Quasi-scientific paintings, house music, sculptures, and minimalistic performances are among the elements Theaster Gates uses to promote his first solo exhibition in Canada. How to Build a House Museum is located on the fifth floor of the Art Gallery of Ontario.

The 38-year-old founder of the non-profit Rebuild Organization is currently based in Chicago. Awarded a Bachelor’s degree in urban planning and ceramics, Gates’ initial work was with pottery, an art that inspired his later projects. Notably in his Dorchester Projects, Gates restores and repurposes abandoned buildings in Chicago’s South Side. He transforms these houses into community spaces, such as libraries. On a more philosophical note, Gates creates hope where nothing is left. He employs elements of the Dorchester Projects in How to Build a House Museum.

The elevator doors open on the floor of Gates’ exhibition. Immediately, I enter through the doors of a big house known as “Negro Progress.” The lighting is dim in the first room. A black board amid the black walls captures all attention with the words written on it. Gates’ writing informs visitors of his mission with the exhibition: “Unapologetic liberation of black people through active movement and practices of insurrection.”

In a corner lies one clay diorama depicting slavery. “The pain of servitude,” Gates explains. Next to the door are the bones of a monastery Gates plans to rebuild for one of his upcoming projects. Gates doesn’t let me exit without flipping through the books on the couches in the middle of the room. Letters of Negro Progress reads the title of one book.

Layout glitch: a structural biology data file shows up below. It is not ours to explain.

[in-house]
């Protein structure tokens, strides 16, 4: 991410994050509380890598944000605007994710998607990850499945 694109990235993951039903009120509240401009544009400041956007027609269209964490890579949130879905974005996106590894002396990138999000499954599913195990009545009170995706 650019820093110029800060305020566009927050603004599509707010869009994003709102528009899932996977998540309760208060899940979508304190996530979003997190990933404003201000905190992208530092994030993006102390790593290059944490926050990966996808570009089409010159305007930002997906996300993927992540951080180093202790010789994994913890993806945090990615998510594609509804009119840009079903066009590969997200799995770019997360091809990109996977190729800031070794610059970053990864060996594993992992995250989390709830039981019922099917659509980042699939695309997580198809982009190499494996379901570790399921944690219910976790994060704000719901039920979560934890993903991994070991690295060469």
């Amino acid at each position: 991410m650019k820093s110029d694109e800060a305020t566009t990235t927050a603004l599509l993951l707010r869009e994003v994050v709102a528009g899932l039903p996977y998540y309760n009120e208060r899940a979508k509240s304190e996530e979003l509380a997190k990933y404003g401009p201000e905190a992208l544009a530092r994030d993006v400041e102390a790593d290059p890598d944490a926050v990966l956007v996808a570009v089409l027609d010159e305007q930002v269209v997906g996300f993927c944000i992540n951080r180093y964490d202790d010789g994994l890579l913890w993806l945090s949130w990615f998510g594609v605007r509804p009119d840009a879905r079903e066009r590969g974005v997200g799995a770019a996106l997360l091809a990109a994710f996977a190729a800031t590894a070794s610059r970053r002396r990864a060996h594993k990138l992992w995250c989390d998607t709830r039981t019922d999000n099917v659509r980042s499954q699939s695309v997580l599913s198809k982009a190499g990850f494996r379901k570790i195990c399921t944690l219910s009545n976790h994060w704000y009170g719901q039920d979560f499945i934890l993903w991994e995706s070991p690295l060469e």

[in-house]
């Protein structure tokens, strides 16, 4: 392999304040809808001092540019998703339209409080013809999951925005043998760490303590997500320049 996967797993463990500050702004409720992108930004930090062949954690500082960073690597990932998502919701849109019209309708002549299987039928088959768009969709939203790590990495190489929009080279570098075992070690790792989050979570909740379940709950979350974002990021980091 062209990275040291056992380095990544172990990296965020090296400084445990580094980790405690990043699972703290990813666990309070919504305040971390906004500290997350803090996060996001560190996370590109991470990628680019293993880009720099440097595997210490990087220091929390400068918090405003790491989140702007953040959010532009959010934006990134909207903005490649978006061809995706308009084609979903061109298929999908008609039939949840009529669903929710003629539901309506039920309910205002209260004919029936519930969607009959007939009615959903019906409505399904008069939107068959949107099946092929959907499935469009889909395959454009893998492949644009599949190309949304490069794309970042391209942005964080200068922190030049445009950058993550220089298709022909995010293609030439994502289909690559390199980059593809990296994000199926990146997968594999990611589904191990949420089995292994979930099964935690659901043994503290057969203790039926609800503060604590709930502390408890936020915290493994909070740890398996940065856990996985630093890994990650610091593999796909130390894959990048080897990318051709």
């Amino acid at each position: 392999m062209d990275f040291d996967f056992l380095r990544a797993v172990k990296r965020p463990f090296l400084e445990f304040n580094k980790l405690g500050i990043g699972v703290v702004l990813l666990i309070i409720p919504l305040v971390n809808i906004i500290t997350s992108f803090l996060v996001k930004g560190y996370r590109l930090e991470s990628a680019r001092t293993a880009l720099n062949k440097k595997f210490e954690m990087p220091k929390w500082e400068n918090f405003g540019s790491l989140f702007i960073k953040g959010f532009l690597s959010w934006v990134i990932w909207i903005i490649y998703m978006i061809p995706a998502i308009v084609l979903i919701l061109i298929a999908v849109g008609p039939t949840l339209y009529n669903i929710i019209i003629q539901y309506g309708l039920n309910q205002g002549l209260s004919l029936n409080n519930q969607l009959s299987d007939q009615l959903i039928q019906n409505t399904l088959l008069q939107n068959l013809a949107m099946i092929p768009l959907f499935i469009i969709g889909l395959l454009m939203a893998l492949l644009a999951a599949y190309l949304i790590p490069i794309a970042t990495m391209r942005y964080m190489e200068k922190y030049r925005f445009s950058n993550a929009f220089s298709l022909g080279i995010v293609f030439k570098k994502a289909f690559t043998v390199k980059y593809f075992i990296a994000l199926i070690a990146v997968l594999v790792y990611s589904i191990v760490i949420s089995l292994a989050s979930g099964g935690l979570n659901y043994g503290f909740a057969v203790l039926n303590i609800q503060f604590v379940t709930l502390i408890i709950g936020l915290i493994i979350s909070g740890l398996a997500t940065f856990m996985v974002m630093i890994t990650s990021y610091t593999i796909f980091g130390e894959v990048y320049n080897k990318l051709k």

A narrow hallway leads me to a bigger room. Hanging on one wall is a huge painting containing nothing but the colour black. Four black squares glued unevenly together stick confidently to the canvas. The painting is strong and uniting.

I walk towards another wall that holds abstract paintings of a scientific theme. About 12 of these paintings hang throughout the room. Blue, yellow, green, brown, black, and red are among the colours of the paintings. However, black is the central shade.

In the middle of one hall rests the audio equipment of Frankie Knuckles, an iconic American DJ referred to as “The Godfather of House.” Gates places a black-and-white portrait of Knuckles amid the equipment. I recall Gates’ message at the front of the house: “Wherever liberation is, this is where your house is.” The remainder of the house includes paintings and writing by other iconic Black figures, such as Kerry Marshall.

Another room contains Gates’ proposal to rehabilitate the house of Muddy Waters, a Chicago blues musician. “We pray that the building remains,” Gates writes. He continues to call Waters’ house “a healing song”. In the past, Waters’ house was a venue where young musicians were able to practice their sound. Gates wishes to preserve this legacy.

In the “Progress Palace,” Gates invites visitors to be themselves. He encourages us to dance and shout as we wish. The room includes a revolving disco ball and music videos projected on the walls. Many visitors around me were silent as they watched their surroundings. A few people danced along to the steps shown in the music video. We were all completely transfixed in the experience.

Unfortunately, I did not have the opportunity to meet Gates. But meeting his work was an appropriate substitute. Gates lives in every room of his exhibition, rebelling with his craft. His ambitious cause for Black progress is present in How to Build a House Museum. Art and history collaborate strongly in this display, creating a revolution right before our eyes.

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